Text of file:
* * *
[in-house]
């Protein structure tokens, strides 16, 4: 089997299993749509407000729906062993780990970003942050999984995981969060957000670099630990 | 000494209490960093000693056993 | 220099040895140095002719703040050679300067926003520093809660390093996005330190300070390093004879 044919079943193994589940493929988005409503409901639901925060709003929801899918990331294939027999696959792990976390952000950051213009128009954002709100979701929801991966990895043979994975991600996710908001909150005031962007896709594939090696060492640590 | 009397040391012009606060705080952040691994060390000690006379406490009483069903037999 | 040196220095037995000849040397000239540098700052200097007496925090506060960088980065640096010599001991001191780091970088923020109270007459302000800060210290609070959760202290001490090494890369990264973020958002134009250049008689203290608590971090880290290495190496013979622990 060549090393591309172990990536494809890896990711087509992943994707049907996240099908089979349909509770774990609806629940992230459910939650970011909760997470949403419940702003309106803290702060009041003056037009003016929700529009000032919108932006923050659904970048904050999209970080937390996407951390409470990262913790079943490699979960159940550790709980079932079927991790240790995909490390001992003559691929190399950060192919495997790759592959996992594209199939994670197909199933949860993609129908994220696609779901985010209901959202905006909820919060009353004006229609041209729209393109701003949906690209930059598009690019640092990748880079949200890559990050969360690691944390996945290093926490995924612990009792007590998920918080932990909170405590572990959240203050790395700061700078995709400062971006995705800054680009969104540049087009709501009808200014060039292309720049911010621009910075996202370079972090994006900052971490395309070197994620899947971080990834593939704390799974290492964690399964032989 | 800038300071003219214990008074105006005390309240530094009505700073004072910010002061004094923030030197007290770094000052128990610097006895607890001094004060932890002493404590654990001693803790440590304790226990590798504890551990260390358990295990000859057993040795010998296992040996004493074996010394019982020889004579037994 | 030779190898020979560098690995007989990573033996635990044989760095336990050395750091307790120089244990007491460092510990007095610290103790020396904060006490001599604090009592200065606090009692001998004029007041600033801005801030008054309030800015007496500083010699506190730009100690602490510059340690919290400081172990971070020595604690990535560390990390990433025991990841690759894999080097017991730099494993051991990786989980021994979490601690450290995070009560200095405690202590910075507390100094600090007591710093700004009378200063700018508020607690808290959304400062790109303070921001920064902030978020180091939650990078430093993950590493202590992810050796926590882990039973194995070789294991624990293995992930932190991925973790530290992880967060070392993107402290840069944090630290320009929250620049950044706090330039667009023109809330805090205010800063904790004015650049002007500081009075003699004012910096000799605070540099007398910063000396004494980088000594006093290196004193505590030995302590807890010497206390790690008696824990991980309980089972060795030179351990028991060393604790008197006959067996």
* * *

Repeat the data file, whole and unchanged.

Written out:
[in-house]
């Protein structure tokens, strides 16, 4: 089997299993749509407000729906062993780990970003942050999984995981969060957000670099630990 | 000494209490960093000693056993 | 220099040895140095002719703040050679300067926003520093809660390093996005330190300070390093004879 044919079943193994589940493929988005409503409901639901925060709003929801899918990331294939027999696959792990976390952000950051213009128009954002709100979701929801991966990895043979994975991600996710908001909150005031962007896709594939090696060492640590 | 009397040391012009606060705080952040691994060390000690006379406490009483069903037999 | 040196220095037995000849040397000239540098700052200097007496925090506060960088980065640096010599001991001191780091970088923020109270007459302000800060210290609070959760202290001490090494890369990264973020958002134009250049008689203290608590971090880290290495190496013979622990 060549090393591309172990990536494809890896990711087509992943994707049907996240099908089979349909509770774990609806629940992230459910939650970011909760997470949403419940702003309106803290702060009041003056037009003016929700529009000032919108932006923050659904970048904050999209970080937390996407951390409470990262913790079943490699979960159940550790709980079932079927991790240790995909490390001992003559691929190399950060192919495997790759592959996992594209199939994670197909199933949860993609129908994220696609779901985010209901959202905006909820919060009353004006229609041209729209393109701003949906690209930059598009690019640092990748880079949200890559990050969360690691944390996945290093926490995924612990009792007590998920918080932990909170405590572990959240203050790395700061700078995709400062971006995705800054680009969104540049087009709501009808200014060039292309720049911010621009910075996202370079972090994006900052971490395309070197994620899947971080990834593939704390799974290492964690399964032989 | 800038300071003219214990008074105006005390309240530094009505700073004072910010002061004094923030030197007290770094000052128990610097006895607890001094004060932890002493404590654990001693803790440590304790226990590798504890551990260390358990295990000859057993040795010998296992040996004493074996010394019982020889004579037994 | 030779190898020979560098690995007989990573033996635990044989760095336990050395750091307790120089244990007491460092510990007095610290103790020396904060006490001599604090009592200065606090009692001998004029007041600033801005801030008054309030800015007496500083010699506190730009100690602490510059340690919290400081172990971070020595604690990535560390990390990433025991990841690759894999080097017991730099494993051991990786989980021994979490601690450290995070009560200095405690202590910075507390100094600090007591710093700004009378200063700018508020607690808290959304400062790109303070921001920064902030978020180091939650990078430093993950590493202590992810050796926590882990039973194995070789294991624990293995992930932190991925973790530290992880967060070392993107402290840069944090630290320009929250620049950044706090330039667009023109809330805090205010800063904790004015650049002007500081009075003699004012910096000799605070540099007398910063000396004494980088000594006093290196004193505590030995302590807890010497206390790690008696824990991980309980089972060795030179351990028991060393604790008197006959067996």